5. Gustman, Alan L & Steinmeier, Thomas L, 1981. "The Impact of Wages and Unemployment on Youth Enrollment and Labor Supply," The Review of Economics and Statistics, MIT Press, vol. 63(4), pages 553-60, November.
  6. Peter Haan, 2006. "Much ado about nothing: conditional logit vs. random coefficient models for estimating labour supply elasticities," Applied Economics Letters, Taylor & Francis Journals, vol. 13(4), pages 251-256.
  7. Lisa Sanbonmatsu & Jeffrey R. Kling & Greg J. Duncan & Jeanne Brooks-Gunn, 2006. "Neighborhoods and Academic Achievement: Results from the Moving to Opportunity Experiment," NBER Working Papers 11909, National Bureau of Economic Research, Inc.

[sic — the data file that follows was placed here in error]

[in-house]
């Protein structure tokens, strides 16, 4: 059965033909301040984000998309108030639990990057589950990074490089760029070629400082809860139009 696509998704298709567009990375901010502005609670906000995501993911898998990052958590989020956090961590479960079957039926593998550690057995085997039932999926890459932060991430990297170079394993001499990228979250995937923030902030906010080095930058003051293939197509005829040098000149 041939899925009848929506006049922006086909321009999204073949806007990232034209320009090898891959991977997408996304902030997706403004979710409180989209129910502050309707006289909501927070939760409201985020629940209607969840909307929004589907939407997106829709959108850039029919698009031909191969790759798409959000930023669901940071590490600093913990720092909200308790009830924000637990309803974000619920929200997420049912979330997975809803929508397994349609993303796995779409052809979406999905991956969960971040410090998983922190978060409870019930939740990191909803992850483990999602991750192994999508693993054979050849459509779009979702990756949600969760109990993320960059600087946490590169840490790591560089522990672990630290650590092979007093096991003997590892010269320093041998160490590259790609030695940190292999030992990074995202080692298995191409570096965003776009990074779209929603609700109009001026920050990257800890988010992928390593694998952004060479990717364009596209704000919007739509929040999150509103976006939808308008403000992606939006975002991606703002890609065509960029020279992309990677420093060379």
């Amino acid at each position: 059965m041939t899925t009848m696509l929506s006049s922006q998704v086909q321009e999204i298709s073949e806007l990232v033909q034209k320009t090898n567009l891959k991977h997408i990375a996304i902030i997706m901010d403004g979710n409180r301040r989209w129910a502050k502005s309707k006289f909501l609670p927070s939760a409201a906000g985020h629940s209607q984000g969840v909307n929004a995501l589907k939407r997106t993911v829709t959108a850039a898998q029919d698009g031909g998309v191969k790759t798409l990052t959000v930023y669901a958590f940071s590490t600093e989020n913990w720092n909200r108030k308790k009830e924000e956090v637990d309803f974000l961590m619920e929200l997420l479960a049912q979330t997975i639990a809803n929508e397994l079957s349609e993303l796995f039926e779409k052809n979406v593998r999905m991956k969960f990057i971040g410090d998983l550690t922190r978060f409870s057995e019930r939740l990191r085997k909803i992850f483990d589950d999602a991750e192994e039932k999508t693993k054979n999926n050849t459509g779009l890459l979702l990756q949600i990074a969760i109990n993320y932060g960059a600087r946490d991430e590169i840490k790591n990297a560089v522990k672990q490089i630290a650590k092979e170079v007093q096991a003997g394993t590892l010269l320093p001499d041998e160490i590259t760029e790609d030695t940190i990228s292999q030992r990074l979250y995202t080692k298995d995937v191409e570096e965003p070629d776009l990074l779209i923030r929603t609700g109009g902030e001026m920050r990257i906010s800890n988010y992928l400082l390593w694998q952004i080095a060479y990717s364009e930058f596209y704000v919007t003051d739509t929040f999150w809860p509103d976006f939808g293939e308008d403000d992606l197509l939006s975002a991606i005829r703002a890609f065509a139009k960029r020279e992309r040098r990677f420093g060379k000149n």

8. Robert J. Willis & Sherwin Rosen, 1978. "Education and Self-Selection," NBER Working Papers 0249, National Bureau of Economic Research, Inc.
  9. Emer Smyth, 1999. "Educational Inequalities Among School Leavers in Ireland 1979-1994," The Economic and Social Review, Economic and Social Studies, vol. 30(3), pages 267-284.
  10. Heckman, James J, 1979. "Sample Selection Bias as a Specification Error," Econometrica, Econometric Society, vol. 47(1), pages 153-61, January.
  11. Stoikov, Vladimir, 1977. "On Some Models of the Educational Decision," Kyklos, Wiley Blackwell, vol. 30(1), pages 74-87.
  12. Colm Harmon & Hessel Oosterbeek, 2000. "The Returns to Education: A Review of Evidence, Issues and Deficiencies in the Literature," CEE Discussion Papers 0005, Centre for the Economics of Education, LSE.